Richardson given 9 points by Elections Board for violation not listed in manual, Constitution


Provided by the Richardson campaign

Ainsley Platt | @ainsleyplatt, News Editor

John Richardson, a candidate for the SGA presidency who lost according to unofficial results, was given nine violation points for election fraud in a March 3 ruling from the Elections Board. Richardson was cited for creating a “mobile polling station” — an offense not outlined anywhere in the Elections Manual or the Constitution. Richardson said he is appealing the decision. 

The Elections Board’s position on standalone websites and mobile polling stations was outlined in a PowerPoint sent to candidates prior to the start of campaigning. However, the Constitution states, “The Student Elections Board shall issue decisions in accordance with this Constitution and any rules and regulations created by the Student Elections Board that reside in the Student Elections Board manual.” The manual does not contain any references to standalone websites or mobile polling stations. 

The ruling, which has yet to be published on the SGA website, was provided to The Crimson White by Richardson’s campaign, along with a recording of the Feb. 28 hearing held in response to the complaint. 

The violation in question involved Richardson’s distribution of business cards with his likeness and a QR code, saying “Scan to vote John Richardson for President.” Scanning the QR code leads to a Linktree which includes more information about the campaign and a link to myBama. The complaint was filed against Richardson’s campaign by Hope Rider, the chief of staff for SGA Vice President of External Affairs Collier Dobbs, who beat Richardson for the presidency according to unofficial results. 

Board’s reasoning; Richardson’s response 

The Elections Manual says election fraud is defined as “any willful act, deed, or conspiracy that violates the integrity of the electoral process before, during or after actual voting occurs.”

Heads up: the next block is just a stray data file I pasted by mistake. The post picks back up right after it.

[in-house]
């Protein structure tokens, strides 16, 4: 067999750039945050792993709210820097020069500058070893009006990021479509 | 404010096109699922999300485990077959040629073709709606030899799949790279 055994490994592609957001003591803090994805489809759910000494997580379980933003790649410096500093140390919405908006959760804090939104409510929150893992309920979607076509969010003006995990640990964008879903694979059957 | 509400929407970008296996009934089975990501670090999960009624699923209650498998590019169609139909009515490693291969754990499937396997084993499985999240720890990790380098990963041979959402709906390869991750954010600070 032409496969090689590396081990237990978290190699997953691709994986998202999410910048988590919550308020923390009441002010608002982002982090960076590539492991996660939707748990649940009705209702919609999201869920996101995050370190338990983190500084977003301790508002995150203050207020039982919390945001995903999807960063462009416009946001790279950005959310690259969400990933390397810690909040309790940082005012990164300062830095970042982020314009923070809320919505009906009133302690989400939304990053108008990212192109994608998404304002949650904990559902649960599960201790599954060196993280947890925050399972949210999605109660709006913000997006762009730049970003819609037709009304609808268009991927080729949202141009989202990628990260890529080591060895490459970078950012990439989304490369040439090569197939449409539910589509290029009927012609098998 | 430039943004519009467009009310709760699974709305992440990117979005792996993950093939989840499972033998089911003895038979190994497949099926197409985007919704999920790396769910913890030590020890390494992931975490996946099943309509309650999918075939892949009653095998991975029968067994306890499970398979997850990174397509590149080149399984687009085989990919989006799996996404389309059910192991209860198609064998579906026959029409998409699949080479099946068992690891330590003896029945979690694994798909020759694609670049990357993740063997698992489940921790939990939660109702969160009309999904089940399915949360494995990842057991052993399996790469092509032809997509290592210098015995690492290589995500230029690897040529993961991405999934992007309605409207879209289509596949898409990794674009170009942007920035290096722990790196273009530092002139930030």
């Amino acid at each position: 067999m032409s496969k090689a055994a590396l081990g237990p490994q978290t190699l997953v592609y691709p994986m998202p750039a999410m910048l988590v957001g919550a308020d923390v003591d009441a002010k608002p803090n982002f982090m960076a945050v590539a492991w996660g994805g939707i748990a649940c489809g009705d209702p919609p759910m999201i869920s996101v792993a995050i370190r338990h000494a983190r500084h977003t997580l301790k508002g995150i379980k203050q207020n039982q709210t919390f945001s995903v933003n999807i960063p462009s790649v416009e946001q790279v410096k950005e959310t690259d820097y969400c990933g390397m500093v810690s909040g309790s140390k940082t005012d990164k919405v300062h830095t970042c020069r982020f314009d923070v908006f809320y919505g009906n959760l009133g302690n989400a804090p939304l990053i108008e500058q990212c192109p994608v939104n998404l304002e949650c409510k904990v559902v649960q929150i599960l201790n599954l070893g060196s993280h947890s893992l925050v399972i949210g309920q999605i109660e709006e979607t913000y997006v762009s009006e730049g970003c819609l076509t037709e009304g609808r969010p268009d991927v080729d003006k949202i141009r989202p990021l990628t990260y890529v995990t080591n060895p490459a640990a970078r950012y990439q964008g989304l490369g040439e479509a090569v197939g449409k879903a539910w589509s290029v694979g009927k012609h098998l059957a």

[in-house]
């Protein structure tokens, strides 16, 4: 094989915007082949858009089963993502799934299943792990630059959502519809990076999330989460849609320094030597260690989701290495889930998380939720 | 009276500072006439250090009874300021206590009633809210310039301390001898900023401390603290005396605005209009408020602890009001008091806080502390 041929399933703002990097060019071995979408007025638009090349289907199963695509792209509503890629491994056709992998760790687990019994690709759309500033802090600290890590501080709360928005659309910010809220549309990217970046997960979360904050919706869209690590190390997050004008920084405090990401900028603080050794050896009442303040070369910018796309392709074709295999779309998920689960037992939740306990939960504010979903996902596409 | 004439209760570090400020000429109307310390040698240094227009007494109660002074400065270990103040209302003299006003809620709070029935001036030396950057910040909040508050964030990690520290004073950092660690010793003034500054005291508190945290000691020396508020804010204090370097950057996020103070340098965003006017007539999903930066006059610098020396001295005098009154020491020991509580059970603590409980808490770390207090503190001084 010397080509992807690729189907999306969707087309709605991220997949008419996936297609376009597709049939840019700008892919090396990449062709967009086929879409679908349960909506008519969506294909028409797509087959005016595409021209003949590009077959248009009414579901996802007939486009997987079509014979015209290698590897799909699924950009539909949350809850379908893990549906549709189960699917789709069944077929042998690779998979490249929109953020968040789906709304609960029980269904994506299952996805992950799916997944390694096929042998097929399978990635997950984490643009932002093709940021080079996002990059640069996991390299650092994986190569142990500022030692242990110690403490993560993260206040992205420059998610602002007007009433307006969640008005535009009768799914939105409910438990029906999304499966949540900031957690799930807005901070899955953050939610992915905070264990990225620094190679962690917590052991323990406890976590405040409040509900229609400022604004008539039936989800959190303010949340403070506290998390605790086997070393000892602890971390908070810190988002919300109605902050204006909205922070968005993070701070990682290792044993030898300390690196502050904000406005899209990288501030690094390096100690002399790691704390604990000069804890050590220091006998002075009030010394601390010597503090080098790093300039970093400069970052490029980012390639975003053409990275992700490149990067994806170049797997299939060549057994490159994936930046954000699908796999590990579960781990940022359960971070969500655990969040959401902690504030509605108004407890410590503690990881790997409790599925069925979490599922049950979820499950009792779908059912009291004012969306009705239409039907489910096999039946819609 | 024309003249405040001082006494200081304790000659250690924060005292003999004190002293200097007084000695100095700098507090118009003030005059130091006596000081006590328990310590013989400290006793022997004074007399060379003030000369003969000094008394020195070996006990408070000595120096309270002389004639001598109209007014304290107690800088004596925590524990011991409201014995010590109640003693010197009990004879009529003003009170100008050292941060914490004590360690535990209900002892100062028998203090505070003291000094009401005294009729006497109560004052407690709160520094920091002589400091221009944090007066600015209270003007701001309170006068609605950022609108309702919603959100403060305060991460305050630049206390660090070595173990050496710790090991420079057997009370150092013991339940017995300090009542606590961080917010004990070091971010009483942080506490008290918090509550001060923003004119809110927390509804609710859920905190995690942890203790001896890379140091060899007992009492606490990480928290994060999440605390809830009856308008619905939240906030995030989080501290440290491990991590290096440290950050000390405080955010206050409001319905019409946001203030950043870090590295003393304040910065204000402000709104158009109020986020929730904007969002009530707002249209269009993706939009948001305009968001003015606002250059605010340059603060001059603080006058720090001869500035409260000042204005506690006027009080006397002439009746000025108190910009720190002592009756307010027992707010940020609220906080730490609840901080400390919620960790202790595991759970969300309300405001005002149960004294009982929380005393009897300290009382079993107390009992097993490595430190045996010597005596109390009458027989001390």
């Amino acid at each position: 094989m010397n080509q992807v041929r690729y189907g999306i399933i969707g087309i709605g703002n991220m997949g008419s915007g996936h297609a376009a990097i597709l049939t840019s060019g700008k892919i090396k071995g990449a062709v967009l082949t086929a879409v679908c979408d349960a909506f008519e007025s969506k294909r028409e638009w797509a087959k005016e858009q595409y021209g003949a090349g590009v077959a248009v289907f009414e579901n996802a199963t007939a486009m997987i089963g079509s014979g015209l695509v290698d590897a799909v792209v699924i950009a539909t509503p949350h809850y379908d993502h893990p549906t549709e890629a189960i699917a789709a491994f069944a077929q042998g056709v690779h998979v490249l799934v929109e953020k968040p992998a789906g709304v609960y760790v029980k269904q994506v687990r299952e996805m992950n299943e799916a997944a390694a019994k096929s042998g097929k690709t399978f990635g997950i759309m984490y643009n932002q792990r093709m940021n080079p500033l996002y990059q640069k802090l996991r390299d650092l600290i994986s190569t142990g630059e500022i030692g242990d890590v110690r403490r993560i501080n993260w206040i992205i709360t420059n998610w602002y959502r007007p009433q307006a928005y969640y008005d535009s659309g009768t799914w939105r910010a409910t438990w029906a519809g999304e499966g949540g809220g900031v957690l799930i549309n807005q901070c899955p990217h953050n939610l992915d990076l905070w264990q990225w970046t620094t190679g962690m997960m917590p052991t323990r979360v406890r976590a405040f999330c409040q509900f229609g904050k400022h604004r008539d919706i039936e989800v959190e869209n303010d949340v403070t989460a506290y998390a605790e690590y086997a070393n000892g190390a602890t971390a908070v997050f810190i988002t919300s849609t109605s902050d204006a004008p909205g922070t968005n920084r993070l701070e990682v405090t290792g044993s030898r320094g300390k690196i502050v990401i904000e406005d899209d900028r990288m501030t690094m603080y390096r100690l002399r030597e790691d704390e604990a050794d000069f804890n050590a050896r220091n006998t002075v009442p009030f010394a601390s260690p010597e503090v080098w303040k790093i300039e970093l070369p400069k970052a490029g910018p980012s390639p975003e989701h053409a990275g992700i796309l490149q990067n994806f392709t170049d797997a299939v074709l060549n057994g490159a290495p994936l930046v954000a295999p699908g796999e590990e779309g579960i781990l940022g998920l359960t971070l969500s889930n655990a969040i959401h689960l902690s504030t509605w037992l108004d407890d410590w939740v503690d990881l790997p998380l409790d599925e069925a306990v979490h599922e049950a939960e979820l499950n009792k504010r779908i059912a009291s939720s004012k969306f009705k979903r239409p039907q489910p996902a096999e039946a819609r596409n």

In its ruling, the board said it “reached a consensus that the business card created and distributed by the Richardson Campaign Team is a manifestation of a ‘mobile polling station’ … The text on the card reads ‘Scan to Vote John Richardson.’ It is the belief of the Board that this text is misleading to voters.” 

Provided by the Richardson campaign

Richardson said he disputes the verdict reached by the Elections Board and plans to appeal to the Judicial Board. 

“Our focus is directed specifically towards the elections board’s explicitly stated disregard of the SGA constitution,” Richardson said in a written statement. “Article VIII of the constitution is clear. The elections board shall only rule on violations explicitly stated in the constitution or the elections manual.”  

“When directly confronted with this fact, the elections board declined that the cited passage was relevant, since they felt their assumed power to interpret the constitution as they saw fit outweighed the constitution itself,” Richardson continued. “We look forward to appealing the election board’s decision.” 

Rule about “mobile polling stations” and “standalone websites” not in manual or Constitution 

In a recording of the hearing, Scott Sonnier, the assistant chair of the Elections Board, said that the board felt it could find candidates running for SGA positions in violation of rules that are not explicitly in the Elections Manual or the SGA Constitution. 

Audio: Provided by Richardson campaign; Video: CW / Ainsley Platt

Sonnier said that while the prohibition was not in either the Elections Manual or the Constitution, it was in a PowerPoint presentation given to all candidates before the start of the campaign period. The presentation does include rules against mobile voting stations and standalone websites, but the presentation itself is not made publicly available or mentioned as a set of guidelines in the Elections Manual and Constitution.